On Gathering Sunday, we announced our theme for the year: “Yes, And....”. Improv comedy thrives on the idea of “Yes, and…”: taking whatever the present moment gives you, and adapting your responses and decisions accordingly. You say your own improvised line, and your partner can take it in any direction they choose. It requires trust, letting go of control, and guts.
Life is a lot like improv comedy. We can plan for some things, but we can’t predict everything; having flexibility and a willingness to listen and learn is key. The more we are tuned in to one another, the richer our storyline and the more we grow. Life, and faith, is not a solo stand-up act; it needs an ensemble cast. And God is one of the greatest improvisers.
Throughout Scripture and our own lives, we experience God as a God of “Yes, and…”.
Yes, God is the divine creator…and God wants to create with us.
Yes, we sin in the world… and we are invited to practice confession and repentance.
Yes, we have our theological beliefs… and we are called to learn and grow throughout our lives.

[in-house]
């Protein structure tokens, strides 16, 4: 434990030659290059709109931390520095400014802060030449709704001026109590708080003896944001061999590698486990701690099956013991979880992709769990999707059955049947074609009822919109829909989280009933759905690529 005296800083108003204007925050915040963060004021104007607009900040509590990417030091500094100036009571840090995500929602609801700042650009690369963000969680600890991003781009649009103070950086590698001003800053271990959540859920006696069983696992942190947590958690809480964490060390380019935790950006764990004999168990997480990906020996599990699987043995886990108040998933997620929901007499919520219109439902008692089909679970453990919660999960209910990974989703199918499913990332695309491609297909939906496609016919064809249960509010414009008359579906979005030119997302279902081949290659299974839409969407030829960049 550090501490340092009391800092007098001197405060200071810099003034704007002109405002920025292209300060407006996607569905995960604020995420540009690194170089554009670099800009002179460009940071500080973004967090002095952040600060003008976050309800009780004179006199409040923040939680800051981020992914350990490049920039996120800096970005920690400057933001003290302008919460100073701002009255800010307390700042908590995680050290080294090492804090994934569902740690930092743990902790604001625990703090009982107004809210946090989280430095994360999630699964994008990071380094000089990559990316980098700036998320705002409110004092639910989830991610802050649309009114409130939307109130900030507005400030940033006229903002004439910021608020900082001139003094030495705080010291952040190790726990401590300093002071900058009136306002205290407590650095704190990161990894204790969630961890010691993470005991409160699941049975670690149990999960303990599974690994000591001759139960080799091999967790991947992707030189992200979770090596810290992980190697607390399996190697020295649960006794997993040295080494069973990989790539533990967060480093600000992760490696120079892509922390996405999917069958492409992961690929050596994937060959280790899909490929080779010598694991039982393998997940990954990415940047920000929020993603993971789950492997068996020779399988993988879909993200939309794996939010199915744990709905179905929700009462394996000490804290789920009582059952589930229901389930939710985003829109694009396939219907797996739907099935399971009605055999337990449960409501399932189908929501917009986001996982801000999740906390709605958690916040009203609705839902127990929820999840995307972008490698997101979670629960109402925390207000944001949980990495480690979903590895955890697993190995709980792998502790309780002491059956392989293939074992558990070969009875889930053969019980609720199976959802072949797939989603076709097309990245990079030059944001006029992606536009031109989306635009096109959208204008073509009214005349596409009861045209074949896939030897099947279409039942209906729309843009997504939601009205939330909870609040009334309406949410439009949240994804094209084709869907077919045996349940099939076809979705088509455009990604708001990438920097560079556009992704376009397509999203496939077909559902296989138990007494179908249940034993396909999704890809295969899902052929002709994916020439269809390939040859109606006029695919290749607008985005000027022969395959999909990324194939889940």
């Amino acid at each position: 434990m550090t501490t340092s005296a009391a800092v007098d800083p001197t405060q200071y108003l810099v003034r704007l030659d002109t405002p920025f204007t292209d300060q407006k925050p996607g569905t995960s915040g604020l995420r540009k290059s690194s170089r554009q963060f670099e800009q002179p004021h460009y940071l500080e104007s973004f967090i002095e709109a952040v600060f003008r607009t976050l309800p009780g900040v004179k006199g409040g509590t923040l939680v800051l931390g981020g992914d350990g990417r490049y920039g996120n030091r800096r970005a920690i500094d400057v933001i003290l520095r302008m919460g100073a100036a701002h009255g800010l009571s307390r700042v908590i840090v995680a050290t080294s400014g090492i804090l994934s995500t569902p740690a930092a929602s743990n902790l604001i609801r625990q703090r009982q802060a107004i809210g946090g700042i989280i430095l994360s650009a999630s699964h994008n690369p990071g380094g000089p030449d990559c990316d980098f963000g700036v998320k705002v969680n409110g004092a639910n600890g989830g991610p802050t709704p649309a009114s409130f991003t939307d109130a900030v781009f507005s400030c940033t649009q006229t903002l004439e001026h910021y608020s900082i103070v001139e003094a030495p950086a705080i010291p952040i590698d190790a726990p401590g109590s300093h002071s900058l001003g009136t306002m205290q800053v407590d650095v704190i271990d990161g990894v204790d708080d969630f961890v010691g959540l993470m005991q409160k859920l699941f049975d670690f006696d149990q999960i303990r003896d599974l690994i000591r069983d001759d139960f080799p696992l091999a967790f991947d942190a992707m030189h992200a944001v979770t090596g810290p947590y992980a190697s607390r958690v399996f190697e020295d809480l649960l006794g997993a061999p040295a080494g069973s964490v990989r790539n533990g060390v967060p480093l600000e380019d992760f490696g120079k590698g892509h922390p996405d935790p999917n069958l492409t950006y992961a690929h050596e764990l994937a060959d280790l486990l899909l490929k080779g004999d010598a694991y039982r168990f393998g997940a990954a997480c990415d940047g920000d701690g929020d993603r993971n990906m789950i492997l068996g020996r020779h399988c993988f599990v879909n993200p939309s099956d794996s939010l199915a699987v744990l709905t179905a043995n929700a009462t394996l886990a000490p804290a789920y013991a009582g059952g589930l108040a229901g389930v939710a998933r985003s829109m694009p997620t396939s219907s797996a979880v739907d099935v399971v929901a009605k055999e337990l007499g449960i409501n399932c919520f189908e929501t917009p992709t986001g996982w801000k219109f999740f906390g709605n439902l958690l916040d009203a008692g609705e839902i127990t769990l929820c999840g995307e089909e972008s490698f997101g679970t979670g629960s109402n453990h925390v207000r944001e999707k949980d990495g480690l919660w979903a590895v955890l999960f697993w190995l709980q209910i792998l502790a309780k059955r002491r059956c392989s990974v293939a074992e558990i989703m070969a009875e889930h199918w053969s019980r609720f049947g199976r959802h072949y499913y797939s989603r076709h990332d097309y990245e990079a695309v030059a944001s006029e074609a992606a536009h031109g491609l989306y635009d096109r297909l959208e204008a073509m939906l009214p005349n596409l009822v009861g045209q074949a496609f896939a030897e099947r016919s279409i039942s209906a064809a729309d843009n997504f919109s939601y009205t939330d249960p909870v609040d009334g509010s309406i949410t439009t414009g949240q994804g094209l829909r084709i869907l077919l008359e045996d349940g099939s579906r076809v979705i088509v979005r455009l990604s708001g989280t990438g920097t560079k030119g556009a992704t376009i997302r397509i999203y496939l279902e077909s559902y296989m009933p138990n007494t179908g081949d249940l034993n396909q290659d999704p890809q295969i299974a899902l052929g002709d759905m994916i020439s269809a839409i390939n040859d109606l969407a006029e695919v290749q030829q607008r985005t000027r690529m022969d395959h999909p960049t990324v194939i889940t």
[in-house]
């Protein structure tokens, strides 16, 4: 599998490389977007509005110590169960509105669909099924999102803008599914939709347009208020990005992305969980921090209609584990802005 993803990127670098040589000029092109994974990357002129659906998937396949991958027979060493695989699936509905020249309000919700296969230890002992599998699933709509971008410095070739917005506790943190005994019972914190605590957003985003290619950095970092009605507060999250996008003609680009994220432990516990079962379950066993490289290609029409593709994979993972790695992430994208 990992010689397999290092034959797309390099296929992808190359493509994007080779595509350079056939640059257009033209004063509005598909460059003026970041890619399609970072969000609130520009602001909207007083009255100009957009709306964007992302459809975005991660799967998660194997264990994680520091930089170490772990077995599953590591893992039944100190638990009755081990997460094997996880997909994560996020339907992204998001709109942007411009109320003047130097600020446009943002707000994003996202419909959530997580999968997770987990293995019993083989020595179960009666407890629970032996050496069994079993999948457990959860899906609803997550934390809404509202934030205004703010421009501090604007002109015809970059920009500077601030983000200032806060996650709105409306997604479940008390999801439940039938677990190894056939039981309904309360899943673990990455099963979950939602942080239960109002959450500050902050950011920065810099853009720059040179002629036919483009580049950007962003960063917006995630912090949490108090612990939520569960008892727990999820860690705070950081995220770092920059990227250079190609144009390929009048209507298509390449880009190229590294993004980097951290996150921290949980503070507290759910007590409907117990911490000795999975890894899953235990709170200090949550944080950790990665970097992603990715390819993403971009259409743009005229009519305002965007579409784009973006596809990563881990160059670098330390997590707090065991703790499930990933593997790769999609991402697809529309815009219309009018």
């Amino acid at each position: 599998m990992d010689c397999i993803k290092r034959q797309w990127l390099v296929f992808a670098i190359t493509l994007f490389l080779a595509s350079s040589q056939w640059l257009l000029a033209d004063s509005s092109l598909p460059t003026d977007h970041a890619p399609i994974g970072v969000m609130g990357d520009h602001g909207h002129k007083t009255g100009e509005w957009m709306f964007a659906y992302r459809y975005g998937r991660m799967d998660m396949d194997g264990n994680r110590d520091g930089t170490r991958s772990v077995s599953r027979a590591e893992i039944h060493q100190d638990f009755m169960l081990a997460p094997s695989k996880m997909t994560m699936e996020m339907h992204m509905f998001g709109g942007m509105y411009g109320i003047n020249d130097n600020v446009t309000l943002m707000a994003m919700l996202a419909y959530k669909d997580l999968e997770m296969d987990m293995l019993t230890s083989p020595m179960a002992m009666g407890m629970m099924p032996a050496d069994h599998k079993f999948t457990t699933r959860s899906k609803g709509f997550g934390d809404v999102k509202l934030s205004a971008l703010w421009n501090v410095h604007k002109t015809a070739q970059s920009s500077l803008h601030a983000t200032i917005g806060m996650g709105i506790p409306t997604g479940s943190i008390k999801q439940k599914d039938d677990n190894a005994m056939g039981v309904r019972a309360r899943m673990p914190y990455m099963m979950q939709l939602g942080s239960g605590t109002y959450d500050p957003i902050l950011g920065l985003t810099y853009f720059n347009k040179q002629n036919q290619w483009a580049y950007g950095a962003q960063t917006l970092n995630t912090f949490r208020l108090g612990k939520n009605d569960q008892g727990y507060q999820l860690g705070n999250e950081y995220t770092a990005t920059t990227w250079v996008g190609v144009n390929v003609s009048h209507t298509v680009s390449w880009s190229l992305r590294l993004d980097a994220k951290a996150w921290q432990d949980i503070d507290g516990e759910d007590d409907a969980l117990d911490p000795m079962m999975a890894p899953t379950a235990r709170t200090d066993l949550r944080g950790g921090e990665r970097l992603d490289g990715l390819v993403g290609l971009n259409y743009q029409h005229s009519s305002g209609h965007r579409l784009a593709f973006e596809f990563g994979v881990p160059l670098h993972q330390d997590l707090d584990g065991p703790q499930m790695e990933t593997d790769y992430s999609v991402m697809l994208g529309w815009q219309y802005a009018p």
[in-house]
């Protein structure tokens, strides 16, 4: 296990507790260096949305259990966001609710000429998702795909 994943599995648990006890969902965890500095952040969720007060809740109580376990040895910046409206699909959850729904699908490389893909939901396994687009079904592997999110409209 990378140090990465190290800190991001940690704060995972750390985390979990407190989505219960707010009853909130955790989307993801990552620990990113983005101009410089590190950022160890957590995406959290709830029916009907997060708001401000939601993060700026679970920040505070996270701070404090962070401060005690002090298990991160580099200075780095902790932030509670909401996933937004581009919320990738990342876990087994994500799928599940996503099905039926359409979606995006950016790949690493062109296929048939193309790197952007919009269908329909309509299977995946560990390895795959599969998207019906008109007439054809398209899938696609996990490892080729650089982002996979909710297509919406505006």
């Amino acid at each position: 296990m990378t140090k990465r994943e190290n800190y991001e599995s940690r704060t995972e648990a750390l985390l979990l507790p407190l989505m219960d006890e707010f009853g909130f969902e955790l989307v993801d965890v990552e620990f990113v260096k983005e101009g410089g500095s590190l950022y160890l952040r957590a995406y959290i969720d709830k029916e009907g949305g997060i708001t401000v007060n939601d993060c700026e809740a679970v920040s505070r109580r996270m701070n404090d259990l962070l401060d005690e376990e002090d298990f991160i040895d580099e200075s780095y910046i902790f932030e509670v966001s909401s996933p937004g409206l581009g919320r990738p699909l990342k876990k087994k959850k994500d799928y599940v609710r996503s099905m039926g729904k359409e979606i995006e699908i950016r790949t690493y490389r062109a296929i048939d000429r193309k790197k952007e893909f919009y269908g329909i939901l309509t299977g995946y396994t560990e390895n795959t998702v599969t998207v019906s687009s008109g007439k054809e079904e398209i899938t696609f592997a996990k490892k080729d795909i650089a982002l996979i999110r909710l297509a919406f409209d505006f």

Yes, Calvary has needs within our church community… and we are called to care for those not a part of our community.
Yes, we have ministries and programming… and we seek to have them support our spiritual practices.
Yes, we want to grow as a congregation… and we are grateful for all who are already present.
To live into the practice of “Yes, and…” is to free ourselves from programmatic demands while opening ourselves to the present needs of our spiritual health. It’s easy to get stuck in our faith and in our relationships and conversations with others; by taking our cue from improv comedy and using the principal of “Yes, and…”, we learn how to move pass the barriers that can feel like roadblocks, and navigate a new way.
Scripture is full of stories of people who are taken on journeys they did not expect. This year, in our worship services and in small group experiences and discussions, we are going to have some fun with our faith and engage the Spiritual Practices of “Yes, and…”. Taking improv as a spiritual practice allows us to live into the reality that God loves us where we are in life and will find ways to move us into further health and wholeness.